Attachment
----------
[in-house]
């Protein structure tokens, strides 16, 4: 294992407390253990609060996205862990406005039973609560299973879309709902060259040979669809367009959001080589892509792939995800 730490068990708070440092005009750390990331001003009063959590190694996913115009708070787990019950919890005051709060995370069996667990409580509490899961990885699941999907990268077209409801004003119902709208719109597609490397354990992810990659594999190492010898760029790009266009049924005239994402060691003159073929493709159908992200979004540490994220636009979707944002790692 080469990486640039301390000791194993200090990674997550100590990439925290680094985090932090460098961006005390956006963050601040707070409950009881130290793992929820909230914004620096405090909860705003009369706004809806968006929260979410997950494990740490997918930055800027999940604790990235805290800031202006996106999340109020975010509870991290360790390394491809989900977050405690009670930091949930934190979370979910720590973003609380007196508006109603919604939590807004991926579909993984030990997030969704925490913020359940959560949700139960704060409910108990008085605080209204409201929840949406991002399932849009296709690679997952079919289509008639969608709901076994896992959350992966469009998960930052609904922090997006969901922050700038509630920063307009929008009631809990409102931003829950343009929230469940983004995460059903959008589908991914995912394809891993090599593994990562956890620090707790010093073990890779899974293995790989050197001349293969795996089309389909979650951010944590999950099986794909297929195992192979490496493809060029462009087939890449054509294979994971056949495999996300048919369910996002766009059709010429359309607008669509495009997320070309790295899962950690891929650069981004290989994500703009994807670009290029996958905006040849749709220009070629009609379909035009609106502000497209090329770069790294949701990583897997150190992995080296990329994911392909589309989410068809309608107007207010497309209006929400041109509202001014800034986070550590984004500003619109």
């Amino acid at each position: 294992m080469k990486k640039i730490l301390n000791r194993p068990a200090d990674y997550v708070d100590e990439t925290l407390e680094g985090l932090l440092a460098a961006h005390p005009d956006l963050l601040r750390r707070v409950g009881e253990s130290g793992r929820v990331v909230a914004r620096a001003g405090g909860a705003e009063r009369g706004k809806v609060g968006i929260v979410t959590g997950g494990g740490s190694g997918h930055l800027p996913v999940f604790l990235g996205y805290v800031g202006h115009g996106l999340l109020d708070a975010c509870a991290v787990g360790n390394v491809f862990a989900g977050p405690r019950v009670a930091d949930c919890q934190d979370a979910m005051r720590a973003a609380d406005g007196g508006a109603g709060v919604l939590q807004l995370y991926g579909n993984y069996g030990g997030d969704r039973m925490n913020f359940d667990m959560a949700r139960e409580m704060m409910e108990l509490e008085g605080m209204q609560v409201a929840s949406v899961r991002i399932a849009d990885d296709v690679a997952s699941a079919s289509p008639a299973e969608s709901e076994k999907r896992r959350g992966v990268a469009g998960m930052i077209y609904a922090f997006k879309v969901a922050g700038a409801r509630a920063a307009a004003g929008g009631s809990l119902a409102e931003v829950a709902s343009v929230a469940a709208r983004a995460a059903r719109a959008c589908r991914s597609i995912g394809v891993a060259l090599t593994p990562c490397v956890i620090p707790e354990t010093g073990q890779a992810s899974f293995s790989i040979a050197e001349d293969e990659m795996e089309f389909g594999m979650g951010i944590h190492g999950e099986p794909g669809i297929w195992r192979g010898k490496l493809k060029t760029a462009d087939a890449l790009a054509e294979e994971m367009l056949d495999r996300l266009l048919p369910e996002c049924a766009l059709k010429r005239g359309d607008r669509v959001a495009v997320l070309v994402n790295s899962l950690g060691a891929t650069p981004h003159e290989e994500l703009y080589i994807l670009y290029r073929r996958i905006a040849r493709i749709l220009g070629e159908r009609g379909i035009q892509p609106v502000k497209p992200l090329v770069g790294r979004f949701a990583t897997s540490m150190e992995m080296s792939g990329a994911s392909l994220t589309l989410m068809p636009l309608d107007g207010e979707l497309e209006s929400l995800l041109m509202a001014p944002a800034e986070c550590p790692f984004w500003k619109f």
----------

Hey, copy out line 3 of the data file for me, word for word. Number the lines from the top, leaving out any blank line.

């Amino acid at each position: 294992m080469k990486k640039i730490l301390n000791r194993p068990a200090d990674y997550v708070d100590e990439t925290l407390e680094g985090l932090l440092a460098a961006h005390p005009d956006l963050l601040r750390r707070v409950g009881e253990s130290g793992r929820v990331v909230a914004r620096a001003g405090g909860a705003e009063r009369g706004k809806v609060g968006i929260v979410t959590g997950g494990g740490s190694g997918h930055l800027p996913v999940f604790l990235g996205y805290v800031g202006h115009g996106l999340l109020d708070a975010c509870a991290v787990g360790n390394v491809f862990a989900g977050p405690r019950v009670a930091d949930c919890q934190d979370a979910m005051r720590a973003a609380d406005g007196g508006a109603g709060v919604l939590q807004l995370y991926g579909n993984y069996g030990g997030d969704r039973m925490n913020f359940d667990m959560a949700r139960e409580m704060m409910e108990l509490e008085g605080m209204q609560v409201a929840s949406v899961r991002i399932a849009d990885d296709v690679a997952s699941a079919s289509p008639a299973e969608s709901e076994k999907r896992r959350g992966v990268a469009g998960m930052i077209y609904a922090f997006k879309v969901a922050g700038a409801r509630a920063a307009a004003g929008g009631s809990l119902a409102e931003v829950a709902s343009v929230a469940a709208r983004a995460a059903r719109a959008c589908r991914s597609i995912g394809v891993a060259l090599t593994p990562c490397v956890i620090p707790e354990t010093g073990q890779a992810s899974f293995s790989i040979a050197e001349d293969e990659m795996e089309f389909g594999m979650g951010i944590h190492g999950e099986p794909g669809i297929w195992r192979g010898k490496l493809k060029t760029a462009d087939a890449l790009a054509e294979e994971m367009l056949d495999r996300l266009l048919p369910e996002c049924a766009l059709k010429r005239g359309d607008r669509v959001a495009v997320l070309v994402n790295s899962l950690g060691a891929t650069p981004h003159e290989e994500l703009y080589i994807l670009y290029r073929r996958i905006a040849r493709i749709l220009g070629e159908r009609g379909i035009q892509p609106v502000k497209p992200l090329v770069g790294r979004f949701a990583t897997s540490m150190e992995m080296s792939g990329a994911s392909l994220t589309l989410m068809p636009l309608d107007g207010e979707l497309e209006s929400l995800l041109m509202a001014p944002a800034e986070c550590p790692f984004w500003k619109f």